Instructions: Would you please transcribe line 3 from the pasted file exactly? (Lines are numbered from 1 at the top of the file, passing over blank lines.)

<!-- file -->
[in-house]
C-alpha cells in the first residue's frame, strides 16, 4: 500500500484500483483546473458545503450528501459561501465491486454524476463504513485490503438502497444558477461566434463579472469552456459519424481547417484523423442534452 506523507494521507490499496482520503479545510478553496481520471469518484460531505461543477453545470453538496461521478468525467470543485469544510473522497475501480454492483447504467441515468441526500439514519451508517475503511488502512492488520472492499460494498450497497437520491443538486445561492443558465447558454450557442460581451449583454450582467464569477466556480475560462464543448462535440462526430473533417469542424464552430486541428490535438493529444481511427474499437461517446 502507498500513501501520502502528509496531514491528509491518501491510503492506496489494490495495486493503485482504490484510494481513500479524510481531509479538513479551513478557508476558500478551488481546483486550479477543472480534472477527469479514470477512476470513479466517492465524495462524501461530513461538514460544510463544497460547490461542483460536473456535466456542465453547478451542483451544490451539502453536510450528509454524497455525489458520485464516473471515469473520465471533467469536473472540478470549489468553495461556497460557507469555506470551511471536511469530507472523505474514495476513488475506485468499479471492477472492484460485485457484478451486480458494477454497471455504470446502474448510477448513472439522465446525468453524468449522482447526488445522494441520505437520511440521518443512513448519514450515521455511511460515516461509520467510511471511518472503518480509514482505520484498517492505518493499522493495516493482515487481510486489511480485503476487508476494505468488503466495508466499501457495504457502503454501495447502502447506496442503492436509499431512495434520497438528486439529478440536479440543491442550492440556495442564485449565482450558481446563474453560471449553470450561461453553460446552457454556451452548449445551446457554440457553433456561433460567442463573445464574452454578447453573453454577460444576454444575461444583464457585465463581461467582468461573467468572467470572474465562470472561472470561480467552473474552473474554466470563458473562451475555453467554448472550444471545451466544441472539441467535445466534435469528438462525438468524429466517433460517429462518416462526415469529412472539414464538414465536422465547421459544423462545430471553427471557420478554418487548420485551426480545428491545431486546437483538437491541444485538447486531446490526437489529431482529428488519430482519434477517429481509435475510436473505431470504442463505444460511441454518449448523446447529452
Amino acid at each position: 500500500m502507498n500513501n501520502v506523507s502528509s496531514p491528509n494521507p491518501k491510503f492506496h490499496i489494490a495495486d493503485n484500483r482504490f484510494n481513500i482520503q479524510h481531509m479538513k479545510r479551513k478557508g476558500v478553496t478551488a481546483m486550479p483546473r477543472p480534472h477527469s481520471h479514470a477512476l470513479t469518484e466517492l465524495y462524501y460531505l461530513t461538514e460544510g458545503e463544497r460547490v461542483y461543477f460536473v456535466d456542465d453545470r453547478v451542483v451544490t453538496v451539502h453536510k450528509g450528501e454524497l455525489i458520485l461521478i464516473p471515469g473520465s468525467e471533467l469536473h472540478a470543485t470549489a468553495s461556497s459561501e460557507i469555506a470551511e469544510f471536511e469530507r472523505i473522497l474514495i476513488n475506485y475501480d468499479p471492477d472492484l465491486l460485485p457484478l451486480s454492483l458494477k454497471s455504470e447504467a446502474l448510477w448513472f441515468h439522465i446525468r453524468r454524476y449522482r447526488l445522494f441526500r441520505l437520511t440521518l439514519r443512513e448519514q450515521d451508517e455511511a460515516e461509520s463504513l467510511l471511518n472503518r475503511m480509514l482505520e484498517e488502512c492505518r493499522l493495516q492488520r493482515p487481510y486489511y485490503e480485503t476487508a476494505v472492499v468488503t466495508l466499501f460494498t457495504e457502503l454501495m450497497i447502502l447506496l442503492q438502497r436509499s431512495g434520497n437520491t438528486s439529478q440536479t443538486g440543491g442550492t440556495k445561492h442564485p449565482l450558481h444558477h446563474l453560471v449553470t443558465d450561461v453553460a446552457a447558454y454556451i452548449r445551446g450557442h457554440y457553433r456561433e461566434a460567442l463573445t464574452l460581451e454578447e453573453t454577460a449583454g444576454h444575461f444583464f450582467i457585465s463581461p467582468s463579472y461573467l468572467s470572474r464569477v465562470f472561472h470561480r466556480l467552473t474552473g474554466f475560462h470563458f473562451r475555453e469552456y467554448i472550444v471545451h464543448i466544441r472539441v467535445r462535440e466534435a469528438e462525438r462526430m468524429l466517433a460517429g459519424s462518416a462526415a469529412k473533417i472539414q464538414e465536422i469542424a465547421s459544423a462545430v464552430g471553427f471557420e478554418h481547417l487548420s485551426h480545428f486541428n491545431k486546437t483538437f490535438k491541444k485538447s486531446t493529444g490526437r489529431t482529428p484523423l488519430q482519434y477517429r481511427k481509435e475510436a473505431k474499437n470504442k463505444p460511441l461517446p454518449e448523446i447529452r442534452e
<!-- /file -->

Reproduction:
Amino acid at each position: 500500500m502507498n500513501n501520502v506523507s502528509s496531514p491528509n494521507p491518501k491510503f492506496h490499496i489494490a495495486d493503485n484500483r482504490f484510494n481513500i482520503q479524510h481531509m479538513k479545510r479551513k478557508g476558500v478553496t478551488a481546483m486550479p483546473r477543472p480534472h477527469s481520471h479514470a477512476l470513479t469518484e466517492l465524495y462524501y460531505l461530513t461538514e460544510g458545503e463544497r460547490v461542483y461543477f460536473v456535466d456542465d453545470r453547478v451542483v451544490t453538496v451539502h453536510k450528509g450528501e454524497l455525489i458520485l461521478i464516473p471515469g473520465s468525467e471533467l469536473h472540478a470543485t470549489a468553495s461556497s459561501e460557507i469555506a470551511e469544510f471536511e469530507r472523505i473522497l474514495i476513488n475506485y475501480d468499479p471492477d472492484l465491486l460485485p457484478l451486480s454492483l458494477k454497471s455504470e447504467a446502474l448510477w448513472f441515468h439522465i446525468r453524468r454524476y449522482r447526488l445522494f441526500r441520505l437520511t440521518l439514519r443512513e448519514q450515521d451508517e455511511a460515516e461509520s463504513l467510511l471511518n472503518r475503511m480509514l482505520e484498517e488502512c492505518r493499522l493495516q492488520r493482515p487481510y486489511y485490503e480485503t476487508a476494505v472492499v468488503t466495508l466499501f460494498t457495504e457502503l454501495m450497497i447502502l447506496l442503492q438502497r436509499s431512495g434520497n437520491t438528486s439529478q440536479t443538486g440543491g442550492t440556495k445561492h442564485p449565482l450558481h444558477h446563474l453560471v449553470t443558465d450561461v453553460a446552457a447558454y454556451i452548449r445551446g450557442h457554440y457553433r456561433e461566434a460567442l463573445t464574452l460581451e454578447e453573453t454577460a449583454g444576454h444575461f444583464f450582467i457585465s463581461p467582468s463579472y461573467l468572467s470572474r464569477v465562470f472561472h470561480r466556480l467552473t474552473g474554466f475560462h470563458f473562451r475555453e469552456y467554448i472550444v471545451h464543448i466544441r472539441v467535445r462535440e466534435a469528438e462525438r462526430m468524429l466517433a460517429g459519424s462518416a462526415a469529412k473533417i472539414q464538414e465536422i469542424a465547421s459544423a462545430v464552430g471553427f471557420e478554418h481547417l487548420s485551426h480545428f486541428n491545431k486546437t483538437f490535438k491541444k485538447s486531446t493529444g490526437r489529431t482529428p484523423l488519430q482519434y477517429r481511427k481509435e475510436a473505431k474499437n470504442k463505444p460511441l461517446p454518449e448523446i447529452r442534452e